exceleratedS2P — A Very Good Overview of the Issues with S2P Solutions

At the recent eWorld Procurement and Supply event, a presentation from Conor Mullaney, a director of independent consultants exceleratedS2P, provided a very good overview of the issues around end-to-end source-to-pay software solutions.

Mullaney gave a good balanced view, not too sales-y, which overall was somewhat favouring the single "source to pay" platform model without being too dogmatic about it. His firm work s with clients to implement eProcurement solutions; their background is principally around Ariba / SAP but they are also now involved with clients who are implementing Coupa and other solutions.

Mullaney described how often, spend analysis and sourcing systems stand alone in organisations. Very few organisations have a single "source to pay" process owner, which is one reason why organisations often end up feeling disappointed with the software they have bought. Many organisations are also now rushing to jump on the cloud bandwagon, he explained, perhaps with eSourcing solutions, but doing so without thinking about integration issues.

He then talked about the alternative approaches; the fully integrated platform or suite from a single vendor; the "integrated hybrid" as he calls it, with perhaps a core P2P system and a limited number of other cloud-based elements combined with it; or of course the pure "best of breed " approach with multiple disconnected systems and vendors.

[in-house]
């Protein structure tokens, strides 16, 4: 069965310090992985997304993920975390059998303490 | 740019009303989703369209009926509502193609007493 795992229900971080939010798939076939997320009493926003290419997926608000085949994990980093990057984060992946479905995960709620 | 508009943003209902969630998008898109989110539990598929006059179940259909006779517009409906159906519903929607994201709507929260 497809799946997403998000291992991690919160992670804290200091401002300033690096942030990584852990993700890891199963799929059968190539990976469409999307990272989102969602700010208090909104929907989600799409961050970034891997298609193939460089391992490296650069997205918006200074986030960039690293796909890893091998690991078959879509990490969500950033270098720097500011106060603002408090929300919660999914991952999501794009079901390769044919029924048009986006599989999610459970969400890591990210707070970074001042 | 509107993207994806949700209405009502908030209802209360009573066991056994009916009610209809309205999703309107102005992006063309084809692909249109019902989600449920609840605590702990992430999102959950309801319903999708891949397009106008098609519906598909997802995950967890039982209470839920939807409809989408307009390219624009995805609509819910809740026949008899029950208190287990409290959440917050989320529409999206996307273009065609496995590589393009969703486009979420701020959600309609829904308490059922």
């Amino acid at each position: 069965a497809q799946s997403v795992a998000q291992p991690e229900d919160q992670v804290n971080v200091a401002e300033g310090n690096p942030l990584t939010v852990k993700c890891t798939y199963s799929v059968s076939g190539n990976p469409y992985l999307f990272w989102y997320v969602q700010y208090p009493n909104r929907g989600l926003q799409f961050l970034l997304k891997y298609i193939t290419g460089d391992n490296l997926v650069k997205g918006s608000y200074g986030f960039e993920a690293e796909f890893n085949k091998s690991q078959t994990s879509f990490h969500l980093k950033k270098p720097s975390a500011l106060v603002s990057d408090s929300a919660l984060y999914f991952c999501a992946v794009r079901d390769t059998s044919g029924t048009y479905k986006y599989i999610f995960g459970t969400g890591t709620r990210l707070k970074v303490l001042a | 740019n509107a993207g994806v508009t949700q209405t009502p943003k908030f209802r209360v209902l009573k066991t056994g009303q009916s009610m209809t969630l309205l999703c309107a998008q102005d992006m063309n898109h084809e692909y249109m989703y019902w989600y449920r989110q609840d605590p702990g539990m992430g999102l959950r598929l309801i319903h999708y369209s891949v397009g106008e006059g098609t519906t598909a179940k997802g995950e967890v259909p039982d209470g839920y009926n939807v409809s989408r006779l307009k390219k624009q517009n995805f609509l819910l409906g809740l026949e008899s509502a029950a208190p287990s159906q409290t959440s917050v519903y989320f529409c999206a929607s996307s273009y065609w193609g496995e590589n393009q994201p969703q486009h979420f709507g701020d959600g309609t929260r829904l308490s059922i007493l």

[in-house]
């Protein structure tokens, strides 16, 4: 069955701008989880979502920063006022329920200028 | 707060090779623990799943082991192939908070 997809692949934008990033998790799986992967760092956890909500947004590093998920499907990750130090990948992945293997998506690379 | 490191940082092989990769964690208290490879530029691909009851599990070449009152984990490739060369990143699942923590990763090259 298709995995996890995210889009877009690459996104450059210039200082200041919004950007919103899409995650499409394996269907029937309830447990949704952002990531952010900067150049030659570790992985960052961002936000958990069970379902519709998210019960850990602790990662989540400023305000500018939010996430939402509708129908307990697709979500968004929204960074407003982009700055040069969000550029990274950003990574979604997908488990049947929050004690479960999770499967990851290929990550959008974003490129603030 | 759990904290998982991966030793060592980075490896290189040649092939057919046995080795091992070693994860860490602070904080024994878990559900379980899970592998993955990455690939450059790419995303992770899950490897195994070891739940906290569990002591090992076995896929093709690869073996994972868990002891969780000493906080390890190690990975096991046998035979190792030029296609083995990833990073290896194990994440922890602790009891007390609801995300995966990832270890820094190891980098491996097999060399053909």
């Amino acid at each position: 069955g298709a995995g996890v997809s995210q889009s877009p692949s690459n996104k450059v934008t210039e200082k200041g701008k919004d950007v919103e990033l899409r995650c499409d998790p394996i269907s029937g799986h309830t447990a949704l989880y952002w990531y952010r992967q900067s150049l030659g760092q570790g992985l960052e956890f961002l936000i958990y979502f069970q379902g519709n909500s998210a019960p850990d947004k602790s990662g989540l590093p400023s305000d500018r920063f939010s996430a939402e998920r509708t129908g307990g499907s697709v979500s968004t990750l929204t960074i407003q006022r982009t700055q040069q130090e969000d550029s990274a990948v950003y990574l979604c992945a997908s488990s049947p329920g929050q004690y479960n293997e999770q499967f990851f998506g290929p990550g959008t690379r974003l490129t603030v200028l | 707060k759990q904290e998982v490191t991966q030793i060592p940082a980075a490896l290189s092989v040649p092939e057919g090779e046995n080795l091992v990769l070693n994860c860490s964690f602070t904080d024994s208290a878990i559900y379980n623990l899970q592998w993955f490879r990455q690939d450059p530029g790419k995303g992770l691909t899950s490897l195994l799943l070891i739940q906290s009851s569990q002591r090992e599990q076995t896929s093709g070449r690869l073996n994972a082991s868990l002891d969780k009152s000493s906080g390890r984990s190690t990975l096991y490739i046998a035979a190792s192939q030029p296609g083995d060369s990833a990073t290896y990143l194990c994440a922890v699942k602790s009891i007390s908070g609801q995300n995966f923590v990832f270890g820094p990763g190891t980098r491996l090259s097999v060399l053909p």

Now all the options have pros and cons, but the best of breed does have some risks; for instance around the danger of having "multiple versions of the truth", as Mullaney put it. If different systems hold different information about suppliers, or spend data, then getting a consistency of view is difficult. There is a danger that the buyer's view of a supplier is inconsistent or even inaccurate; that lack of visibility into supplier performance can have major implications.

However, there are ways of mitigating the risks even if there are multiple vendors and systems. Usability can be improved by developing a "skin" that can sit on top of the different systems and give a more consistent and consolidated user experience. Management dashboards can pull in information from different sources. But all of this costs money and development time, of course.

It's also worth pointing out that no single vendor can do everything that you might want procurement software to deliver. So a certain amount of integration - or indeed acceptance that there will be more than one platform - is probably inevitable for larger firms at least who want to take advantage of the breadth of capability. But certainly the issues highlighted by Mullaney are worth considering when you make technology decisions; and well done to him for making what could have a pretty dull session into something that was interesting and informative.

We will be also be covering the issues around source to pay and the integration issues again shortly - so look out for that.

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